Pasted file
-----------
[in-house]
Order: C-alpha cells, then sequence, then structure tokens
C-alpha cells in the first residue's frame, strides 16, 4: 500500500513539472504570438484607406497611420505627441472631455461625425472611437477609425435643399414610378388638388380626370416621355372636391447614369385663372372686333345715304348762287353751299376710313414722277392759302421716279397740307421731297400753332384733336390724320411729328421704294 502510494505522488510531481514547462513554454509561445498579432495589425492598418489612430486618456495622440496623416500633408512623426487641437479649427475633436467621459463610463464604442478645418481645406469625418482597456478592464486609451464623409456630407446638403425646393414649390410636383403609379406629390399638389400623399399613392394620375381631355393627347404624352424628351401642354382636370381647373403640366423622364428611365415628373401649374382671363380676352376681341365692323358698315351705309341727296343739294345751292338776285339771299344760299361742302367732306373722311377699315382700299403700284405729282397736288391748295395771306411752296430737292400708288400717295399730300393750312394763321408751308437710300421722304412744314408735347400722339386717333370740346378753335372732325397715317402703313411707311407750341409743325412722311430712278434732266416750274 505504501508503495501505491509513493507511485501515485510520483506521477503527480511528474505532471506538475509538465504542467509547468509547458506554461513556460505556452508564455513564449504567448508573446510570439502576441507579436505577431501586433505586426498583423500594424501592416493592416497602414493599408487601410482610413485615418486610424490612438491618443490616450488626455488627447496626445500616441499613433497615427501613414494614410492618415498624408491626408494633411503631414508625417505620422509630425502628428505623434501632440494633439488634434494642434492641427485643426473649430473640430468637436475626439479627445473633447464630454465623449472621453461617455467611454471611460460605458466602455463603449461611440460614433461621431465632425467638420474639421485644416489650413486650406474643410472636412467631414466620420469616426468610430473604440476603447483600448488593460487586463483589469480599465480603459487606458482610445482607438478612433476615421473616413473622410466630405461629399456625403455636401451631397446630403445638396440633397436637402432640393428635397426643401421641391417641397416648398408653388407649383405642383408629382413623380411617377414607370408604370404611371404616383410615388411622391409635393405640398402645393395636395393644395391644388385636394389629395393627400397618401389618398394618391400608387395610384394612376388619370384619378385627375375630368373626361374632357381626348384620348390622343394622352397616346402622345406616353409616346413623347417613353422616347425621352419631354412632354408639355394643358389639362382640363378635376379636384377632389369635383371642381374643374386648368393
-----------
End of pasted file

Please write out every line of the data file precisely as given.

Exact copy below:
[in-house]
Order: C-alpha cells, then sequence, then structure tokens
C-alpha cells in the first residue's frame, strides 16, 4: 500500500513539472504570438484607406497611420505627441472631455461625425472611437477609425435643399414610378388638388380626370416621355372636391447614369385663372372686333345715304348762287353751299376710313414722277392759302421716279397740307421731297400753332384733336390724320411729328421704294 502510494505522488510531481514547462513554454509561445498579432495589425492598418489612430486618456495622440496623416500633408512623426487641437479649427475633436467621459463610463464604442478645418481645406469625418482597456478592464486609451464623409456630407446638403425646393414649390410636383403609379406629390399638389400623399399613392394620375381631355393627347404624352424628351401642354382636370381647373403640366423622364428611365415628373401649374382671363380676352376681341365692323358698315351705309341727296343739294345751292338776285339771299344760299361742302367732306373722311377699315382700299403700284405729282397736288391748295395771306411752296430737292400708288400717295399730300393750312394763321408751308437710300421722304412744314408735347400722339386717333370740346378753335372732325397715317402703313411707311407750341409743325412722311430712278434732266416750274 505504501508503495501505491509513493507511485501515485510520483506521477503527480511528474505532471506538475509538465504542467509547468509547458506554461513556460505556452508564455513564449504567448508573446510570439502576441507579436505577431501586433505586426498583423500594424501592416493592416497602414493599408487601410482610413485615418486610424490612438491618443490616450488626455488627447496626445500616441499613433497615427501613414494614410492618415498624408491626408494633411503631414508625417505620422509630425502628428505623434501632440494633439488634434494642434492641427485643426473649430473640430468637436475626439479627445473633447464630454465623449472621453461617455467611454471611460460605458466602455463603449461611440460614433461621431465632425467638420474639421485644416489650413486650406474643410472636412467631414466620420469616426468610430473604440476603447483600448488593460487586463483589469480599465480603459487606458482610445482607438478612433476615421473616413473622410466630405461629399456625403455636401451631397446630403445638396440633397436637402432640393428635397426643401421641391417641397416648398408653388407649383405642383408629382413623380411617377414607370408604370404611371404616383410615388411622391409635393405640398402645393395636395393644395391644388385636394389629395393627400397618401389618398394618391400608387395610384394612376388619370384619378385627375375630368373626361374632357381626348384620348390622343394622352397616346402622345406616353409616346413623347417613353422616347425621352419631354412632354408639355394643358389639362382640363378635376379636384377632389369635383371642381374643374386648368393